THE PAIN OF FAILURE

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Human existence is characterized by initiative, decision-making and toil, aimed at fulfilling objectives. Unlike animals that are instinctive and at any point of time have a very limited number of objectives and activities to accomplish them, man is unique in having infinite possibilities in front of him. He takes decisions using his will and then applies initiative to start an activity with a desired end result. When he accomplishes his objective, he comes away satisfied, makes an impact on the world around him and reaps the reward of his labor.

Failure is an inability to achieve the desired end result. What he hoped to achieve does not materialize. This has in impact on his ego, which is closely linked to his initiative. The more the ability to generate an initiative, the more the ego and hence the pain involved in the failure. While a lion that fails to catch a deer after a long chase will sure feel tired, he would hardly find his ego affected and when he regains his strength and a new deer wanders close by, he will instinctively do the chase again. However for a man, the failure is an attack on his personality and his impression of self and he requires much more than instinct to start again.

Man’s failure is also noticed by those around him. And the fact that those around notice his failure, compounds the effect of failure on the subject. This is because in a way, life has an element of performance attached to its toils. Appreciation from others is part of the reward that man looks forward to in his toil. Now a lion would scarcely look around him and see if other lions are watching him before giving the deer a chase. And if he does manage to nab the deer, the reward is not in other lions applauding but in managing to eat a good meal. Sure, he would need to look over his shoulder to see if a bigger lion is coming to take away his meal. But a lion would scarcely chase a deer or give up hunting a deer just because other lions are watching. Not so with humans- the fact that performance and recognition is integrally tied to reward means that a lot of what we do or don’t do is also determined by public opinion, peer pressure and the value system generated by recognition from the world around us.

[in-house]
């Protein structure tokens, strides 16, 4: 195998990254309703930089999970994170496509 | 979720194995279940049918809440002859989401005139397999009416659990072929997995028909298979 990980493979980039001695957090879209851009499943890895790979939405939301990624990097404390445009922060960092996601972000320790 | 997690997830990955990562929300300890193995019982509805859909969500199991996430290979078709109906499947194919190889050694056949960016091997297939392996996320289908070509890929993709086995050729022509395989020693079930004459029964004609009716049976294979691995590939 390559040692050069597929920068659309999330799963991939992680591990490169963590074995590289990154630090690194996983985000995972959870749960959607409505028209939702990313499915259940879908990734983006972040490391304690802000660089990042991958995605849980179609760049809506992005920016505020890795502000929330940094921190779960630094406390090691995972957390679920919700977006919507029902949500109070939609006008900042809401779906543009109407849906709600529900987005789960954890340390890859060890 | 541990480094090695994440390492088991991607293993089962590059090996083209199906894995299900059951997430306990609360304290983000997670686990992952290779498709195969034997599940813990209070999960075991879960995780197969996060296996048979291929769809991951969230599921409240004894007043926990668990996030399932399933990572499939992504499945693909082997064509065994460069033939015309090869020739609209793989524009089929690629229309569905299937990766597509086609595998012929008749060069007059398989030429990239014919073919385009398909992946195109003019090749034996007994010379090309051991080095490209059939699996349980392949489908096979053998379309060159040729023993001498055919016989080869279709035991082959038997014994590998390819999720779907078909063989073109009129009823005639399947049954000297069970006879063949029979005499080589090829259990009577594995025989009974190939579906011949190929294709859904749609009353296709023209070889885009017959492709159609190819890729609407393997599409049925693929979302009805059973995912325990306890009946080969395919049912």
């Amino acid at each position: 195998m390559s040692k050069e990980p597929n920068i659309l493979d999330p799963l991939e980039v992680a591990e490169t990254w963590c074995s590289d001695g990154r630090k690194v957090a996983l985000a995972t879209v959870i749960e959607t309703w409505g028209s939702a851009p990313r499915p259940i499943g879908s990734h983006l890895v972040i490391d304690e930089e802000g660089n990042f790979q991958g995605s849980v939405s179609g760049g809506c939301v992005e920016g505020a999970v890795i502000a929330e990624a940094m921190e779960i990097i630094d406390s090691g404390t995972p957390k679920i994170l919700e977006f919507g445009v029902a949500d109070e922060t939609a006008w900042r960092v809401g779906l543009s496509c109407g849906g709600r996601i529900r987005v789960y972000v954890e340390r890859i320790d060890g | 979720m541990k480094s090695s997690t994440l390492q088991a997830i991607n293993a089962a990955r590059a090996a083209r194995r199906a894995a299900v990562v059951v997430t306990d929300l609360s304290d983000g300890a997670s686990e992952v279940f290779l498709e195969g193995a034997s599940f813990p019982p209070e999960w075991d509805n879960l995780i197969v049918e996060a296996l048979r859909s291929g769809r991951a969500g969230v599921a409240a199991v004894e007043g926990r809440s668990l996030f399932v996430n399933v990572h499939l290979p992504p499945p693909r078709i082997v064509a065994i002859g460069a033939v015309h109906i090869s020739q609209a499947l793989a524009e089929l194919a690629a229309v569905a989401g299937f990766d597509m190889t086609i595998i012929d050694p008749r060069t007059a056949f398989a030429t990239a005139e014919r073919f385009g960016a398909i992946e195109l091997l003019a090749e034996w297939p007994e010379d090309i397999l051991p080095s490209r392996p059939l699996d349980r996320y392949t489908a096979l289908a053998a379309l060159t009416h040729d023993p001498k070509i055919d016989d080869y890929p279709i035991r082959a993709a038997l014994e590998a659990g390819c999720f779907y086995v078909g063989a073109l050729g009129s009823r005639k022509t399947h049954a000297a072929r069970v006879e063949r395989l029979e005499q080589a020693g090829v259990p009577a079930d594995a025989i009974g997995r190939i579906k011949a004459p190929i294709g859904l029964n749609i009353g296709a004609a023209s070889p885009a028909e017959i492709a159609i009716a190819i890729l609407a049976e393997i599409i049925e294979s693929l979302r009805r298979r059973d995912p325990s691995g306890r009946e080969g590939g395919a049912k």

So failure does leave a great impact on the person going through it. No one wishes or plans for failure. No one enjoys going through it either. But failure is in many ways unavoidable. Be it a relationship gone sour or a career that fails to take off, a ministry that fails or obedience to God that fizzles, a decision that bounces or a task that starts but never finishes, we come across failure in various forms. And being much more complicated than a lion hunting for his meal, we end up reacting to failures in such a way that we can be paralyzed, with no strength to move on.  When confronted with failures, a Christian would do well to recognize that God allows failures and uses them to accomplish His purposes. Also, the attitude of looking forward in hope negates the ill-effects of failures and re-orients a person to remain true to his pilgrimage. Consider Paul’s words,

‘Not that I have already obtained all this, or have already been made perfect, but I press on to take hold of that for which Christ Jesus took hold of me. Brothers, I do not consider myself yet to have taken hold of it. But one thing I do: Forgetting what is behind and straining toward what is ahead, I press on toward the goal to win the prize for which God has called me heavenward in Christ Jesus’. (Philippians 3:12-14)

Failure is painful, but easier to bear when we realize that pain generates gain. We will attempt to look at the nature of this gain in the next post.

2 thoughts on “THE PAIN OF FAILURE

  1. Jeevan Kuruvilla

    Nice post. As long as we are concerned about only for what the Lord has assigned for me and do not care for public opinion, peer pressure or the world’s value systems, whatever happens in our life can never be a failure. Yes . . . maybe at some moments of our lives, it may look like we’ve gone through failures. But, the crux of the matter remains our commitment to the living Lord and establishment of His Kingdom.

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